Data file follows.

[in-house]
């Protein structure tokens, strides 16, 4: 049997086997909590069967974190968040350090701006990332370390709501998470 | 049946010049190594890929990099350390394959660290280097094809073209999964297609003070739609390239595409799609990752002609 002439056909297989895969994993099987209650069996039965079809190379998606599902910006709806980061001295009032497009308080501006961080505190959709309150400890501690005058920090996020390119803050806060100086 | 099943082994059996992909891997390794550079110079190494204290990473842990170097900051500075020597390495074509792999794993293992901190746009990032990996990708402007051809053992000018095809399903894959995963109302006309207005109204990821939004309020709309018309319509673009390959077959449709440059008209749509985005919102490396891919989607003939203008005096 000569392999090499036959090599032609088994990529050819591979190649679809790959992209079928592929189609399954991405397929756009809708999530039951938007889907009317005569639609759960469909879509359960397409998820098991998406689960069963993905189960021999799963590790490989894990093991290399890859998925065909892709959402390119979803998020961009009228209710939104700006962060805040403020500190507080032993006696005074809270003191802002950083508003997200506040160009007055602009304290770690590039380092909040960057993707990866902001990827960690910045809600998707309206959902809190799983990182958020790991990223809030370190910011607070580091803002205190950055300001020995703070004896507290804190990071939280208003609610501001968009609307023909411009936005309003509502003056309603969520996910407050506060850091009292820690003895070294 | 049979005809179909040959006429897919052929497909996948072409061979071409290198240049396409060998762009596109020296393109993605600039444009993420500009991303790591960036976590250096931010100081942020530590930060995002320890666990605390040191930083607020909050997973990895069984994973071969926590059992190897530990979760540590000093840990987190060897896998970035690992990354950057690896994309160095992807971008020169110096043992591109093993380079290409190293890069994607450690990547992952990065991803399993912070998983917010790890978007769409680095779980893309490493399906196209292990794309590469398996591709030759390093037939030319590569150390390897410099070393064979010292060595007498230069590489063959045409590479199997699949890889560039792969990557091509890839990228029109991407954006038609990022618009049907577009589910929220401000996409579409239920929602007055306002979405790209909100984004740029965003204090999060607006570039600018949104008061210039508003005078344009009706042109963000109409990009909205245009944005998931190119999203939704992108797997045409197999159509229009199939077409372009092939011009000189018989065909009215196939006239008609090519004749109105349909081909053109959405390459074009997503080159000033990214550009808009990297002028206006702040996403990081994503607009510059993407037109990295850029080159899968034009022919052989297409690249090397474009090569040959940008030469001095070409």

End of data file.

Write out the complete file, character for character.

[in-house]
């Protein structure tokens, strides 16, 4: 049997086997909590069967974190968040350090701006990332370390709501998470 | 049946010049190594890929990099350390394959660290280097094809073209999964297609003070739609390239595409799609990752002609 002439056909297989895969994993099987209650069996039965079809190379998606599902910006709806980061001295009032497009308080501006961080505190959709309150400890501690005058920090996020390119803050806060100086 | 099943082994059996992909891997390794550079110079190494204290990473842990170097900051500075020597390495074509792999794993293992901190746009990032990996990708402007051809053992000018095809399903894959995963109302006309207005109204990821939004309020709309018309319509673009390959077959449709440059008209749509985005919102490396891919989607003939203008005096 000569392999090499036959090599032609088994990529050819591979190649679809790959992209079928592929189609399954991405397929756009809708999530039951938007889907009317005569639609759960469909879509359960397409998820098991998406689960069963993905189960021999799963590790490989894990093991290399890859998925065909892709959402390119979803998020961009009228209710939104700006962060805040403020500190507080032993006696005074809270003191802002950083508003997200506040160009007055602009304290770690590039380092909040960057993707990866902001990827960690910045809600998707309206959902809190799983990182958020790991990223809030370190910011607070580091803002205190950055300001020995703070004896507290804190990071939280208003609610501001968009609307023909411009936005309003509502003056309603969520996910407050506060850091009292820690003895070294 | 049979005809179909040959006429897919052929497909996948072409061979071409290198240049396409060998762009596109020296393109993605600039444009993420500009991303790591960036976590250096931010100081942020530590930060995002320890666990605390040191930083607020909050997973990895069984994973071969926590059992190897530990979760540590000093840990987190060897896998970035690992990354950057690896994309160095992807971008020169110096043992591109093993380079290409190293890069994607450690990547992952990065991803399993912070998983917010790890978007769409680095779980893309490493399906196209292990794309590469398996591709030759390093037939030319590569150390390897410099070393064979010292060595007498230069590489063959045409590479199997699949890889560039792969990557091509890839990228029109991407954006038609990022618009049907577009589910929220401000996409579409239920929602007055306002979405790209909100984004740029965003204090999060607006570039600018949104008061210039508003005078344009009706042109963000109409990009909205245009944005998931190119999203939704992108797997045409197999159509229009199939077409372009092939011009000189018989065909009215196939006239008609090519004749109105349909081909053109959405390459074009997503080159000033990214550009808009990297002028206006702040996403990081994503607009510059993407037109990295850029080159899968034009022919052989297409690249090397474009090569040959940008030469001095070409």